When filing bankruptcy, the main goal is to have your creditor(s) forgive outstanding debts or place you in a position to pay off your debt according to a court-specified plan that you and the court agree upon. The desired outcome of your bankruptcy case is to obtain a discharge. Discharge is a legal term that means you are no longer legally required to pay the debt listed in your bankruptcy case and those creditors cannot take any further action in an attempt to collect on the debt. At the end of your case, the federal court issues a discharge—an order removing your debts. As such, you are no longer obligated to pay your creditors once the court issues this order. You can obtain a discharge in both Chapter 7 and Chapter 13 bankruptcy.
In a Chapter 7 bankruptcy case, the trustee has the ability to sell your personal assets to satisfy outstanding debts. In most cases that we file, we are able to “exempt” all of a person’s assets and thus, the trustee is unable to sell the assets at that point. The discharge in a Chapter 7 bankruptcy occurs about three to four months after filing the petition (i.e. your case). Once you obtain a discharge, you are no longer financially obligated to pay those creditors subject to the case. Therefore, those creditors cannot try to collect on those debts after the debt is discharged. Once the discharge is entered, the Court generally closes the case by issuing a Final Decree. Generally speaking, that usually occurs within days after the discharge is entered. Whereas in a Chapter 13 bankruptcy, a discharge occurs three to five years after filing the petition. The reason for this is because you are entering into a Court administered repayment plan for those three to five years. In a Chapter 13 bankruptcy, once you have finished paying pursuant to your chapter 13 plan that you arranged with the court, you will obtain your discharge.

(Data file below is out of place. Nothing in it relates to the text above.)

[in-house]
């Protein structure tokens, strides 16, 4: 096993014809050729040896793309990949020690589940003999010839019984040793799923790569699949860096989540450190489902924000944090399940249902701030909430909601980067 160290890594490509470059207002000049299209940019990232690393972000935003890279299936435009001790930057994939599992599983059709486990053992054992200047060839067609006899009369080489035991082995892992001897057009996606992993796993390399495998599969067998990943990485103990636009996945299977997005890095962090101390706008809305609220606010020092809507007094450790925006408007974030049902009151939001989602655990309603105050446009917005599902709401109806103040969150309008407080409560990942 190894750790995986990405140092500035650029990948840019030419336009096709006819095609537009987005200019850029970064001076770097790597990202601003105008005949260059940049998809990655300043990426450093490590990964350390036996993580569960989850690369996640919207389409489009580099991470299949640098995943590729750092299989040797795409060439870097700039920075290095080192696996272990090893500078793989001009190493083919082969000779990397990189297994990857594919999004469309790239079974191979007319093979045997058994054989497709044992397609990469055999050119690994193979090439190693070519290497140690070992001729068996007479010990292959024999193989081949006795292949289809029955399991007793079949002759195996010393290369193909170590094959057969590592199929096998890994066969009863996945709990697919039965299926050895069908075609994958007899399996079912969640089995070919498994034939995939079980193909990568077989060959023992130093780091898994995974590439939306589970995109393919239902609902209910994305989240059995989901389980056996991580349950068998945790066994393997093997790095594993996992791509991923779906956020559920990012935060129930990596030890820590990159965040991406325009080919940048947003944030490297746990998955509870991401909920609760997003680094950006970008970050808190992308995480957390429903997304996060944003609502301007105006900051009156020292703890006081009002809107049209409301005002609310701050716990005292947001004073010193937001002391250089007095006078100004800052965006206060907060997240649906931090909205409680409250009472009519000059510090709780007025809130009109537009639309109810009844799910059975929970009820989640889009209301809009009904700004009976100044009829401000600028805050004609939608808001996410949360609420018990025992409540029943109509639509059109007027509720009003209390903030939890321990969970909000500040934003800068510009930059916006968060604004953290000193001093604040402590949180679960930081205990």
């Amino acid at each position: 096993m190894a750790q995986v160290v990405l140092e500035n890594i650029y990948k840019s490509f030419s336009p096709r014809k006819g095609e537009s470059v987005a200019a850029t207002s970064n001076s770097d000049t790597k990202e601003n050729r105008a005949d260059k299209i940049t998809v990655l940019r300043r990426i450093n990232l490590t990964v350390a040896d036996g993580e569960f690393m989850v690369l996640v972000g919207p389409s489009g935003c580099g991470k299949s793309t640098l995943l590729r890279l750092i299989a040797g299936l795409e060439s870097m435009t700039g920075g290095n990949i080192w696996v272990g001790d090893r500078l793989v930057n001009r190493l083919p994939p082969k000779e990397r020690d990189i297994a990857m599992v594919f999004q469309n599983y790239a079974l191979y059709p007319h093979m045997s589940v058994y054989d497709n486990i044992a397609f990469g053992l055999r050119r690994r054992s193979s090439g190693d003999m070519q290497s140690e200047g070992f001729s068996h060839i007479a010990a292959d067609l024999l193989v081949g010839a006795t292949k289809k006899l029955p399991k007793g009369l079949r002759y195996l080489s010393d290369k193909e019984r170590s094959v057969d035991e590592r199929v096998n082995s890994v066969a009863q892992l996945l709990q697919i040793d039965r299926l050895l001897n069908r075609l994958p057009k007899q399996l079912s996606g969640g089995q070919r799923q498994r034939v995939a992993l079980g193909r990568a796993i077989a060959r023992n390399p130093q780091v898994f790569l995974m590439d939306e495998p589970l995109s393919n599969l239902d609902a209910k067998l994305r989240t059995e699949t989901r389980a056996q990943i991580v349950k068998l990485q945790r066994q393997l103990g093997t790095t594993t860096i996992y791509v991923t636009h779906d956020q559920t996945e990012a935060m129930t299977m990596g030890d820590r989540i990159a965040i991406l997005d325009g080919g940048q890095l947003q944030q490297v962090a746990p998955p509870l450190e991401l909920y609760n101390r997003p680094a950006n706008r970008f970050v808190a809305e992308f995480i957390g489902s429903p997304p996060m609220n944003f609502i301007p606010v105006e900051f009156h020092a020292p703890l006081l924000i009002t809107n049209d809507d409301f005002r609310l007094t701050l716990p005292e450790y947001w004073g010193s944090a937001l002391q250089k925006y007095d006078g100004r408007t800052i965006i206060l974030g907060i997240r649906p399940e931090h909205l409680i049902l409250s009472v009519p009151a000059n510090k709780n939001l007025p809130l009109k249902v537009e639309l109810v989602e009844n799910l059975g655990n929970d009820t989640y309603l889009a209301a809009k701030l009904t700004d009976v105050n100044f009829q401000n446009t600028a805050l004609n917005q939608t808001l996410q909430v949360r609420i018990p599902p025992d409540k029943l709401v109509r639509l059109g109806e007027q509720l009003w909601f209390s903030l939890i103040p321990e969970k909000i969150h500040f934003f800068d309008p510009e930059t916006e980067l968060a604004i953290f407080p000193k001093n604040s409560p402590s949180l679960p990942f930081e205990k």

There are certain instances where your discharge can be denied. If the court dismisses your case, you are still obligated to pay your creditors and the debts are not discharge. The court can dismiss a case for a number of reasons, including but not limited to, defrauding creditors, failing to comply with a court order, perjury, failure to complete the required financial management and credit counseling courses, or insufficient assets to repay debts in your Chapter 7 case.
Exceptions to discharge
Unfortunately, there are certain types of debts that may not be discharged through bankruptcy. Section 523(a) of the Bankruptcy Code outlines the types of debts in bankruptcy that are not dischargeable. These include the following:
- Domestic obligations—child support, spousal support of other debts owed under a marriage settlement agreement
- Homeowners’ Association Fees-fees incurred after filing bankruptcy
- Retirement plan loans
- Court Costs
- Certain financial obligations resulting from criminal activity—fines, penalties and restitution
- Debts related to damages or injuries caused by DUI
- Debts not listed in your bankruptcy
- Debts not discharged in a previous bankruptcy
- Federal student loans
- Tax related debts*
Most taxes cannot be discharged through a bankruptcy case whether filing Chapter 7 or Chapter 13 bankruptcy. Moreover, if the government has filed a lien on your real or personal property prior to filing your petition, you still can be financially obligated to pay off the outstanding taxes to remove the lien. There are certain conditions where tax debts can be discharged in a bankruptcy case. Some factors to consider are: 1) the tax debt is income tax; 2) the tax was due, at minimum, three years prior to filing your bankruptcy petition; 3) your tax return was filed on time; 4) you did not avoid paying; 5) you did not commit fraud on your tax return.